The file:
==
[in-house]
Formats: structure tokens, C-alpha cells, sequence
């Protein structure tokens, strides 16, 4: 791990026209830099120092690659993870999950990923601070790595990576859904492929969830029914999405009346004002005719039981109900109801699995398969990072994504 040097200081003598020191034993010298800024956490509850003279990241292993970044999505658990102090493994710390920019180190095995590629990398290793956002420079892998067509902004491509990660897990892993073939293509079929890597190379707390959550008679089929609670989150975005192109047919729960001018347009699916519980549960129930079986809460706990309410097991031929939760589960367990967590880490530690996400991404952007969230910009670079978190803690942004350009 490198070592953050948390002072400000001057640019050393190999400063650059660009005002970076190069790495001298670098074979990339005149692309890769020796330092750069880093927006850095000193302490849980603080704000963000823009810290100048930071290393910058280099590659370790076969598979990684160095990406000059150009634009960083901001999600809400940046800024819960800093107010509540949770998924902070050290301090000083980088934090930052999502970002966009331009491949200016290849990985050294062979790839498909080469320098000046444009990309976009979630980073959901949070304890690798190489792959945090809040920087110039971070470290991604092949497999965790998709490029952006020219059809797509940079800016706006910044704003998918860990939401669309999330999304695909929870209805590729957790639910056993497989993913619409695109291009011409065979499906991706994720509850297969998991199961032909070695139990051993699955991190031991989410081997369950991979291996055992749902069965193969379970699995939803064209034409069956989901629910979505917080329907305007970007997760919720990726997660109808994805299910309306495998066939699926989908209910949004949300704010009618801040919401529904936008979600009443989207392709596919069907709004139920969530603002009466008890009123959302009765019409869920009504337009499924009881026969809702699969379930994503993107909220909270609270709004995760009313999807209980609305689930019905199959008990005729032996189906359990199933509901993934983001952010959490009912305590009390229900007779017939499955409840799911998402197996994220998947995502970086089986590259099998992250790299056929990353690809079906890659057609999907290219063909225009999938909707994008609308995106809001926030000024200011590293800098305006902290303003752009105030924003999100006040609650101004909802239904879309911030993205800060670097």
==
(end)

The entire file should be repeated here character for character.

[in-house]
Formats: structure tokens, C-alpha cells, sequence
């Protein structure tokens, strides 16, 4: 791990026209830099120092690659993870999950990923601070790595990576859904492929969830029914999405009346004002005719039981109900109801699995398969990072994504 040097200081003598020191034993010298800024956490509850003279990241292993970044999505658990102090493994710390920019180190095995590629990398290793956002420079892998067509902004491509990660897990892993073939293509079929890597190379707390959550008679089929609670989150975005192109047919729960001018347009699916519980549960129930079986809460706990309410097991031929939760589960367990967590880490530690996400991404952007969230910009670079978190803690942004350009 490198070592953050948390002072400000001057640019050393190999400063650059660009005002970076190069790495001298670098074979990339005149692309890769020796330092750069880093927006850095000193302490849980603080704000963000823009810290100048930071290393910058280099590659370790076969598979990684160095990406000059150009634009960083901001999600809400940046800024819960800093107010509540949770998924902070050290301090000083980088934090930052999502970002966009331009491949200016290849990985050294062979790839498909080469320098000046444009990309976009979630980073959901949070304890690798190489792959945090809040920087110039971070470290991604092949497999965790998709490029952006020219059809797509940079800016706006910044704003998918860990939401669309999330999304695909929870209805590729957790639910056993497989993913619409695109291009011409065979499906991706994720509850297969998991199961032909070695139990051993699955991190031991989410081997369950991979291996055992749902069965193969379970699995939803064209034409069956989901629910979505917080329907305007970007997760919720990726997660109808994805299910309306495998066939699926989908209910949004949300704010009618801040919401529904936008979600009443989207392709596919069907709004139920969530603002009466008890009123959302009765019409869920009504337009499924009881026969809702699969379930994503993107909220909270609270709004995760009313999807209980609305689930019905199959008990005729032996189906359990199933509901993934983001952010959490009912305590009390229900007779017939499955409840799911998402197996994220998947995502970086089986590259099998992250790299056929990353690809079906890659057609999907290219063909225009999938909707994008609308995106809001926030000024200011590293800098305006902290303003752009105030924003999100006040609650101004909802239904879309911030993205800060670097």